I am and have always been lonely. I have always felt like an alien among humans, more colorful than this beige world can handle. This body of work is an illustrated memoir of my loneliness: how I got this way, what it does to me, and all the painful, frightening, lonely, and exciting moments that happen in the absence of other people.
I have made art all my life. I have always found joy in creating beautiful and interesting things, but it was only a few years ago I discovered what a powerful tool of self-expression art can be. I started writing my feelings first, documenting my mental health in illustrated zines. I then brought writing into my paintings to combine the emotional power of a painted image with the temporal aspects of poetry. I have found the public vulnerability of these pieces to be healing. With this work I reclaim and express pieces of my past I held as shameful secrets, I heal myself, and I build understanding and connection with those who view my art.
My work feels especially resonant in the time of COVID, as we are all feeling trapped and isolated, staring at the same walls for months on end. Empty rooms are a familiar and loaded sight for many of us now. Much of my work focuses on painting my surroundings, often objects in my own apartment. I am interested in the significance we place on the spaces in which we live and the objects we surround ourselves with, and in the tension of feeling both safe and trapped when living alone in a small space. And especially after six months of lockdown, I am fascinated by how utterly alone one can feel despite living so close to others in a dense urban neighborhood.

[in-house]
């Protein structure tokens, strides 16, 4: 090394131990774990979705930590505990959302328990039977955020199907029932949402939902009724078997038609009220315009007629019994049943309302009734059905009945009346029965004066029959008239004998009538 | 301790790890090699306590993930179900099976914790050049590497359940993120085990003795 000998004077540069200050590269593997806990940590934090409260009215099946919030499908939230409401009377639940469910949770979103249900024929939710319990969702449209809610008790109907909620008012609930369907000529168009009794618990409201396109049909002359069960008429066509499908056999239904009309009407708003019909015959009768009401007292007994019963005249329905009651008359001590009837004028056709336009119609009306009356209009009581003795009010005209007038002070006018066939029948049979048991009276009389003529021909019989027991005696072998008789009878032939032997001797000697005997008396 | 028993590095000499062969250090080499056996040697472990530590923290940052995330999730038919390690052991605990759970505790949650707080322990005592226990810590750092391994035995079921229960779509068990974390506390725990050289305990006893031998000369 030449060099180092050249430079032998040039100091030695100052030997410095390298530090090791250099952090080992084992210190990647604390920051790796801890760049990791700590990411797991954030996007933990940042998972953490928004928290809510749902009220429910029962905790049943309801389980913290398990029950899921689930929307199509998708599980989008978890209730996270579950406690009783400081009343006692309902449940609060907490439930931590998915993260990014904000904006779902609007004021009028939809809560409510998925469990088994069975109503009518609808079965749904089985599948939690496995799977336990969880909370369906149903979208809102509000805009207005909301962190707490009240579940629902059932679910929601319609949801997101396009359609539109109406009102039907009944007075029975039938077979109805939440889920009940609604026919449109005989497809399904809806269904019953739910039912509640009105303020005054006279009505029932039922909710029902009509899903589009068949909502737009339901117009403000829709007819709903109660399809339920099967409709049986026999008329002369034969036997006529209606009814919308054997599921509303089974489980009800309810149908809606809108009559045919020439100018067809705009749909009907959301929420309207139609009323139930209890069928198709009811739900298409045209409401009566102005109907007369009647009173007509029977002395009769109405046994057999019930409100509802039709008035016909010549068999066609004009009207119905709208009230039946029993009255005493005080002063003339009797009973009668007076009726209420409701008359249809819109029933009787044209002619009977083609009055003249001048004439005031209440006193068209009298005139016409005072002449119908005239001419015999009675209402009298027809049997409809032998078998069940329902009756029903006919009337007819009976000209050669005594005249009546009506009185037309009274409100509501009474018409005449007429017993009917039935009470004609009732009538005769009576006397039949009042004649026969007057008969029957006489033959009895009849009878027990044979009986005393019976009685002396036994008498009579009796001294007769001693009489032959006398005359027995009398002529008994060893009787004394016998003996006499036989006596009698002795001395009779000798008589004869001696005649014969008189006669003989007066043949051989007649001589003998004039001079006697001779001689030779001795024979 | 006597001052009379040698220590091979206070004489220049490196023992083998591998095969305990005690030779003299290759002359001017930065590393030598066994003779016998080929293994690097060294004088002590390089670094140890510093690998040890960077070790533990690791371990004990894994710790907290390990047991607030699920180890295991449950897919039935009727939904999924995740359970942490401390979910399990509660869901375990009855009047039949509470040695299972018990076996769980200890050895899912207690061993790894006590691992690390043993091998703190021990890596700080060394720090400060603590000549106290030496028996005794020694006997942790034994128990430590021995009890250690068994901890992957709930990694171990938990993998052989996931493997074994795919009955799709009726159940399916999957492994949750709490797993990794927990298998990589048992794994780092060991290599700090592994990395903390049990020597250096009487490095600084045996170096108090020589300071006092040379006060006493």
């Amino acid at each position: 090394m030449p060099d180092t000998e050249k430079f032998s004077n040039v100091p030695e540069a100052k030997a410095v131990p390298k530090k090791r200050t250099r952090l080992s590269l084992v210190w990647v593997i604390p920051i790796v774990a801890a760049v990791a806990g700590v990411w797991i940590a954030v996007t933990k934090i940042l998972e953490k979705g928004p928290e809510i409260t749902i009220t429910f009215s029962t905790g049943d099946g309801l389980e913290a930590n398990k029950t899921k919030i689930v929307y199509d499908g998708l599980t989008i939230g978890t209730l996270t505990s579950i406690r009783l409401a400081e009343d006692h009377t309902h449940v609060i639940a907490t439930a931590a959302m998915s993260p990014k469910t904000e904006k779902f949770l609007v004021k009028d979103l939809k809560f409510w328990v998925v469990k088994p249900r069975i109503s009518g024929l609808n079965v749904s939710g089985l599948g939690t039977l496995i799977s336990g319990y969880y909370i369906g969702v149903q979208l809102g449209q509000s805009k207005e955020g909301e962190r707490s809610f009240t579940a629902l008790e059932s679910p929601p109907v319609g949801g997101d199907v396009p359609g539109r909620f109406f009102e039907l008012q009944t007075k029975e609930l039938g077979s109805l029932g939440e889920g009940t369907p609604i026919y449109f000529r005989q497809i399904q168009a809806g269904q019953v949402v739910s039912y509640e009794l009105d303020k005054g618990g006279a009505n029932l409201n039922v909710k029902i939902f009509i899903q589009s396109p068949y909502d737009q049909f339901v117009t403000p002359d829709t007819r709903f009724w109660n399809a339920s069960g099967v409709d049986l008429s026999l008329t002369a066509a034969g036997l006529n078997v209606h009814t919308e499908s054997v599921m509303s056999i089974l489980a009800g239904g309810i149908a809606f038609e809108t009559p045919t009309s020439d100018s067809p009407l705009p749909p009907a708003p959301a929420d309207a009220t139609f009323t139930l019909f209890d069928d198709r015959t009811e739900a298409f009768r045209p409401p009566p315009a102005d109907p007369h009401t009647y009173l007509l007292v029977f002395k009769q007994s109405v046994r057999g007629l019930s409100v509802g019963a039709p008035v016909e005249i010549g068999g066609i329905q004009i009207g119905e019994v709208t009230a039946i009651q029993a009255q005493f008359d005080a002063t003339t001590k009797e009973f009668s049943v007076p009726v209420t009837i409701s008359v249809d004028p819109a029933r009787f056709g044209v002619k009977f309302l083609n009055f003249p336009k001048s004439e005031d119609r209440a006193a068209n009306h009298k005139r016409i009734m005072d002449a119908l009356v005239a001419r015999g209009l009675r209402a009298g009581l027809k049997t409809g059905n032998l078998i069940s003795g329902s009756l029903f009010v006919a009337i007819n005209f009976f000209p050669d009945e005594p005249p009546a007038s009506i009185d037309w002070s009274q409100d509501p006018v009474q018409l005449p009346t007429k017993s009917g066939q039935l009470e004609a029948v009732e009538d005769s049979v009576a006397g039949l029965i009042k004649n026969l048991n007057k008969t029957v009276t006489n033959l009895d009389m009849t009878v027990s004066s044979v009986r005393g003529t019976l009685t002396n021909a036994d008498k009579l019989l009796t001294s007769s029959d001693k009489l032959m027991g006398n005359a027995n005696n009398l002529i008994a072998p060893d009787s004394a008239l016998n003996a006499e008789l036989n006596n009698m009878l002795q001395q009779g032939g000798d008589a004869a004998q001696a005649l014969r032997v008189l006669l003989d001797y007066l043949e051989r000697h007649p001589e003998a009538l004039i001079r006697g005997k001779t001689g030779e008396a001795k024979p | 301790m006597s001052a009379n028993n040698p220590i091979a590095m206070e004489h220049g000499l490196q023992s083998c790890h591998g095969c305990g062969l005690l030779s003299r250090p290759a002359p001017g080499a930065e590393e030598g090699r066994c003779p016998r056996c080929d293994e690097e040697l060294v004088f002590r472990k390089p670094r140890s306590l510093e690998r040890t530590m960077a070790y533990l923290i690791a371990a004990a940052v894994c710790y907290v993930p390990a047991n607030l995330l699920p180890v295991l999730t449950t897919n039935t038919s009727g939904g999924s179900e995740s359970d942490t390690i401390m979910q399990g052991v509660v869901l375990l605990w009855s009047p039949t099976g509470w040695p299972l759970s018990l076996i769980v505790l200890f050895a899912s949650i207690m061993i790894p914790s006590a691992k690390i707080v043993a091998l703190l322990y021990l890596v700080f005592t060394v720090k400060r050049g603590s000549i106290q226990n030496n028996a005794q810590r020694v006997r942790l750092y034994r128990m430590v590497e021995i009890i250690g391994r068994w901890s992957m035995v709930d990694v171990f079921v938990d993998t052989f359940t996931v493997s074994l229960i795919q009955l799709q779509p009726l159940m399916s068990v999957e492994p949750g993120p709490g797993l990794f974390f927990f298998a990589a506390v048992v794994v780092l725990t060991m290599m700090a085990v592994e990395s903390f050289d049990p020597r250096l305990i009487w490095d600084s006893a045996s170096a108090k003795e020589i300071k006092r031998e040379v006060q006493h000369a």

My goal with this series is to give voice to my loneliness and related feelings I never felt like I could express. I want to tell my story so that a viewer who feels similarly can see that these emotions can be shown to the world in an empowering way, and that someday the loneliness will get better.